Seat Belts



Here is a quick overview of how I put seat belts into my cabriolet.

Here you can see the rumble center brace bolted in position and the front brace layed in position.

The sides are easy. The front seats are just bolts through the wood. Ya, I know some people feel the wood will not hold. With a nice washer the wood will hold up fine. If I have enough force to rip the bolt through the wood then the seat belts are not going to be too helpful.
The center belt takes some structure. I was originally thinking something heavy running across the sills to re-enforce the wood. Then I realized that the seat belt mount will be behind the seat in a postion that means most of the force will pull the bar forward. I feel the wood is going to be strong enough to take a good pull. So I set up the bar to be against the back of the wood and a nice wide plate to spread the force. The back will mostly be pulled up and the long leaver are length will reduce the force. I only need to sort of hold the rear in position as the force will be up against the rear metal cross sill.
The bar is 1/2" steel that I had laying around and got with some other materail when I bought a lathe. The front is just a steel pad that will be wood screwed to the cross sill. The pad has a step to locate the top of the bar against the bottom of the tapered floor pan. I will drill and tap the 1/2" bar for a bolt. The pan will get an oversized hole at the tapped hole point.

The rear edge of the bar will be bolted through the rear edge of the metal cross sill.
It will be painted black and is tucked up in and will be hard to see.

You have to be careful with the point that the tab come through the panel. The seat come
fairly far rearward.

The rumble seat belt sides are attached to the post the rumble lid hinge bolts to. That is pretty thick metal and well attached with bolts and wood screws.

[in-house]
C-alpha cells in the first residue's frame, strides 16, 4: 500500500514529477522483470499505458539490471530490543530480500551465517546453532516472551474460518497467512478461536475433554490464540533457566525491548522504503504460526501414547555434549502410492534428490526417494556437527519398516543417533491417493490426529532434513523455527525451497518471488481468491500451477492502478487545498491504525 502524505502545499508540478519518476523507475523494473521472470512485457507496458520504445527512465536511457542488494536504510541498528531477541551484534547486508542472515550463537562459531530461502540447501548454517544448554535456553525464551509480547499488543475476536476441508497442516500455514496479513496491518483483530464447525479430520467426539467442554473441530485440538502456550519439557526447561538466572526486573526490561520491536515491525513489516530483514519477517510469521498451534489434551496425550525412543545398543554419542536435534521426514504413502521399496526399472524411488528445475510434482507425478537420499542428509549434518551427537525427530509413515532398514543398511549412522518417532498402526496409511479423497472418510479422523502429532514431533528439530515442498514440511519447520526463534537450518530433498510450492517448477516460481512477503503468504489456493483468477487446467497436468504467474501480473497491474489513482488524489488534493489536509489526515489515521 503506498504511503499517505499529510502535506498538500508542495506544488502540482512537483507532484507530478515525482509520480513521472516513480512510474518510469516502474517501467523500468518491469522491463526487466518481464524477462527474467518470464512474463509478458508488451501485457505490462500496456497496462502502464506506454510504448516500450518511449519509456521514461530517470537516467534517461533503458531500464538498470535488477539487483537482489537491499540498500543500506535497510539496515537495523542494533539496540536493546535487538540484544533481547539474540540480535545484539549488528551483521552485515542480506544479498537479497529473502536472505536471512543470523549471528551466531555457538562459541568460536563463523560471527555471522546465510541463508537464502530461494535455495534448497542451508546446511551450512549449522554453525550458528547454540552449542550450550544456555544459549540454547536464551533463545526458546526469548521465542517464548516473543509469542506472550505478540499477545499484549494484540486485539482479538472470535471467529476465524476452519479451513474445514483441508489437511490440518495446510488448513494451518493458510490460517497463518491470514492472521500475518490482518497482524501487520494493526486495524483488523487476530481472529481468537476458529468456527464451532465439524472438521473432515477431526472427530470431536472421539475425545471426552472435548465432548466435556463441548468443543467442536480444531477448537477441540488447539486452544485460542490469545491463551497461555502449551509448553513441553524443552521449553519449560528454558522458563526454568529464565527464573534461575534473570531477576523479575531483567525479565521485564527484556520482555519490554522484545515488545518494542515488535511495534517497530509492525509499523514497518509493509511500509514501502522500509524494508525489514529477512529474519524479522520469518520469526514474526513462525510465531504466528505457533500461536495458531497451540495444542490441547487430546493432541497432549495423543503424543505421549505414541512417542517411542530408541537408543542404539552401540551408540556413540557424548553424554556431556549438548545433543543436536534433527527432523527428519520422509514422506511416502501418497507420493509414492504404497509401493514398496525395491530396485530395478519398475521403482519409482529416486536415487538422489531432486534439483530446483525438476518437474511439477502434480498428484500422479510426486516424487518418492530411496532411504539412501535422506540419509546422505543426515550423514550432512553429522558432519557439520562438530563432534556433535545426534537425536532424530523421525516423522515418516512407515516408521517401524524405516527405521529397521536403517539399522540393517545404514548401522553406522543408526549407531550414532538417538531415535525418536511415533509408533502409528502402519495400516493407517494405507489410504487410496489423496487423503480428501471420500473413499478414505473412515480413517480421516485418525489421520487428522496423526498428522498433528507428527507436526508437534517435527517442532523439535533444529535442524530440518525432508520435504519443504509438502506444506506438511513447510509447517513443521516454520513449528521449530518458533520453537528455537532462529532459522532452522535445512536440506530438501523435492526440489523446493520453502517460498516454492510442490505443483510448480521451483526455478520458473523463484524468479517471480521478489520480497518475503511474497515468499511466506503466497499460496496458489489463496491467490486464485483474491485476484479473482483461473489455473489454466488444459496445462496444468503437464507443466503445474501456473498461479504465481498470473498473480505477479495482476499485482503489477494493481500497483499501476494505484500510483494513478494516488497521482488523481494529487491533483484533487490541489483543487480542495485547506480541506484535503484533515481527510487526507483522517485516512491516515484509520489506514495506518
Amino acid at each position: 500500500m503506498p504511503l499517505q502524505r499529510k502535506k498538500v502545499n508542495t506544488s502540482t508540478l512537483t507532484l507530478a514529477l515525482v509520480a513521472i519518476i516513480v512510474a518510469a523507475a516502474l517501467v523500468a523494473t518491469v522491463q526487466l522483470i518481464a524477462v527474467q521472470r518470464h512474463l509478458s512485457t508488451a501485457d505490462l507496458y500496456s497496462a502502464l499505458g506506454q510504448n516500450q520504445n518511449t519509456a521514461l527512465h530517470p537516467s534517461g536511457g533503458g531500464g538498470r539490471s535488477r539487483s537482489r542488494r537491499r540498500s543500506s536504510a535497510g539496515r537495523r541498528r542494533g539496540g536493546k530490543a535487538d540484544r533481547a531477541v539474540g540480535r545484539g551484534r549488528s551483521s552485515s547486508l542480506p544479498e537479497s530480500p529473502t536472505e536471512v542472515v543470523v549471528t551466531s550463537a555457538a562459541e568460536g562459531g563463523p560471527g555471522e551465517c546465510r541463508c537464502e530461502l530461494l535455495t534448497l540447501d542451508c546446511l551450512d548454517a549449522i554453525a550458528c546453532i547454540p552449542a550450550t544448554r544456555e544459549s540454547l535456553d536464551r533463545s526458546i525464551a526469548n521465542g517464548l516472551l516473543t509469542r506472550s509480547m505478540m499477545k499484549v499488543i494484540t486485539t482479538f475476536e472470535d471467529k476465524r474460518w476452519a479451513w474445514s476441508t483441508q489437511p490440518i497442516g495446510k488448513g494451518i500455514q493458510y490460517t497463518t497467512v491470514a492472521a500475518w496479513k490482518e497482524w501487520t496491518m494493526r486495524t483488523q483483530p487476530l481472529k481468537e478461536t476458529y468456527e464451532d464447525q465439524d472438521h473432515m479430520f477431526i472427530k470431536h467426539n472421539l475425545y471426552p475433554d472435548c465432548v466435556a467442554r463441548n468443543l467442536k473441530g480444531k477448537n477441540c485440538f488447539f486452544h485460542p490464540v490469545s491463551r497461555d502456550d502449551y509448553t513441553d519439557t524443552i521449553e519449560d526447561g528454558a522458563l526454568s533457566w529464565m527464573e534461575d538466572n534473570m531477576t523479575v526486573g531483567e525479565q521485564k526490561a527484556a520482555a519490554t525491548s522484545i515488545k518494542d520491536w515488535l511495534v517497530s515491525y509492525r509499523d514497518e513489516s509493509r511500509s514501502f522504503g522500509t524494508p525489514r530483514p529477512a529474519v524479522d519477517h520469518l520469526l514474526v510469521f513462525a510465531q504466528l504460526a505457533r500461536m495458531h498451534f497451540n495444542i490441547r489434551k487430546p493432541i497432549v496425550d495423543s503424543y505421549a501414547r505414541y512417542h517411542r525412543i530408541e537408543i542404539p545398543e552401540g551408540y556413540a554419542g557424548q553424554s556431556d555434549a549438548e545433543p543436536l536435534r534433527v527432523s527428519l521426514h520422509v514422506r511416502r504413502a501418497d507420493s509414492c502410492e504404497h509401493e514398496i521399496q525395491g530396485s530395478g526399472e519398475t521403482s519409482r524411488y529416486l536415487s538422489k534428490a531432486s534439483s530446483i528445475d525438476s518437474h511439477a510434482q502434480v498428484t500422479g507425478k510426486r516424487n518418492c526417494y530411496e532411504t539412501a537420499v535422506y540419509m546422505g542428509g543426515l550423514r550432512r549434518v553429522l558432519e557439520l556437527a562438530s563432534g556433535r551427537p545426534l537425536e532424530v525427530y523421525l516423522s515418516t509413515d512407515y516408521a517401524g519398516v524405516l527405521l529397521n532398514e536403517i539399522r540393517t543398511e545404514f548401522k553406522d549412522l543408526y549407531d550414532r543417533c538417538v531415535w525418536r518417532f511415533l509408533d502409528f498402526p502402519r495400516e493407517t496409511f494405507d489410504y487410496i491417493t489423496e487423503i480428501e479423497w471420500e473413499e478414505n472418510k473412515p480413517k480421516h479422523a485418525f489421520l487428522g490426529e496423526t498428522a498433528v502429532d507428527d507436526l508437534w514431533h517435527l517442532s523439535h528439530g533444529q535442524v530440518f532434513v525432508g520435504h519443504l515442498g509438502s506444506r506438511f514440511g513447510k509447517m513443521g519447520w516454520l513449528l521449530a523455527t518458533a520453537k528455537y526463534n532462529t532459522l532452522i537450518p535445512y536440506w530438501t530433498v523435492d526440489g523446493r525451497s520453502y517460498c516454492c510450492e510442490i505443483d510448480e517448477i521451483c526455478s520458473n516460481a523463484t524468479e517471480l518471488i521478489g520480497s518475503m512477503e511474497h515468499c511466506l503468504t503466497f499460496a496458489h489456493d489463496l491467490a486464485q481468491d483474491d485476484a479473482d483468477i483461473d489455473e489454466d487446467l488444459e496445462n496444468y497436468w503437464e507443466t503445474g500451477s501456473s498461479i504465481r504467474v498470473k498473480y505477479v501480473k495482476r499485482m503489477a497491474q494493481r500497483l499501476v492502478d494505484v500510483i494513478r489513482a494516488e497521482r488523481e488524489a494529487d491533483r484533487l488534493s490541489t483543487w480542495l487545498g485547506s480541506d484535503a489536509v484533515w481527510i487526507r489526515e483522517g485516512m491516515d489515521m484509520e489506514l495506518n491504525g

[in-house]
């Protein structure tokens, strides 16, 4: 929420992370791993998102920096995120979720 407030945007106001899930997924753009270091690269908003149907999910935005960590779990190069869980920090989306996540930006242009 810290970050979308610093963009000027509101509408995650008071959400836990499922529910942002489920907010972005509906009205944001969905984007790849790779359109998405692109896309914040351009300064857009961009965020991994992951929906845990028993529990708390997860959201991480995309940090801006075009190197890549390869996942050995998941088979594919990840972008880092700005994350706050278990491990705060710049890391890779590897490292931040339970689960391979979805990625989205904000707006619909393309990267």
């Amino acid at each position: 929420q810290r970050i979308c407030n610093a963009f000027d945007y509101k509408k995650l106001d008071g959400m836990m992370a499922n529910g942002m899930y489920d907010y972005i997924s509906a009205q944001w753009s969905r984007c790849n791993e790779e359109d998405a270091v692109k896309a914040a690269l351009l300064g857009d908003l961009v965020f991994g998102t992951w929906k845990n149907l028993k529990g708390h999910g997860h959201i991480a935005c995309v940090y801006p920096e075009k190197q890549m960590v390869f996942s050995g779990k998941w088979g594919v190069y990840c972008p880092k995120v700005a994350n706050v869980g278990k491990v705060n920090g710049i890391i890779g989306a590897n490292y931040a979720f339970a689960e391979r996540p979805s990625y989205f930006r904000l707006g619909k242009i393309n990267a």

The center brace is made of 1" thick walled square tubing. I cut 3 sides off at each end and then welded in a doubler at each end where the flat area i will screw to the bottom of the wood transistions to the square bar. The bar is held in shear and the point where it transitioned from the flat to the square needed extra strength. I also added a a little pad forward to help with any rotational loading caused by the "lever" I am using to attach the seat belt to in the center. The thin piece of metal will go through a rectangular hole I cut in my rumble pan. I will also be added some triangular braces for some more strength on my metal tab that will be the seat belt mount. The curved inner panel needed a notch cut into the front edge to clear the tab.

This is the final installed look of the rear seat belt tab.
This rumble brace is tucked up in the back edge. I needed to leave lots of room for putting the nuts in that hold the front edge of the curved inner panel. The bolts also have to fit in under the pan. I have the brace pretty far back as there is not much room behind the seat springs and that is the other reason why I have the second mount hole going forward.

I bought seat belts from:
Snake Oyl
They were nice enough to send me some short samples for color. I choose the plastic ended belts because I hope they will not scratch paint by accident like the metal ends would. I bought 76" for the front and 60" for the rumble. The standard seatbelt hardware bolts are a 7/16 SAE fine.

Please keep in mind seat belt installation involves risks. There are a lot of forces involved and what I am doing may or may not hold. You are using any of my ideas at your own risk and you understand I am not a professional fabricator or seat belt designer.

A little side note. This is actually the beat up trunk pan from my brothers 31 coupe. I kind of beat it into shape. I could have bought a repro that was missing detail or used an original that was sort of beat up, but did not look too bad where you would see it.

Kevin Fehr

Back to my Home Page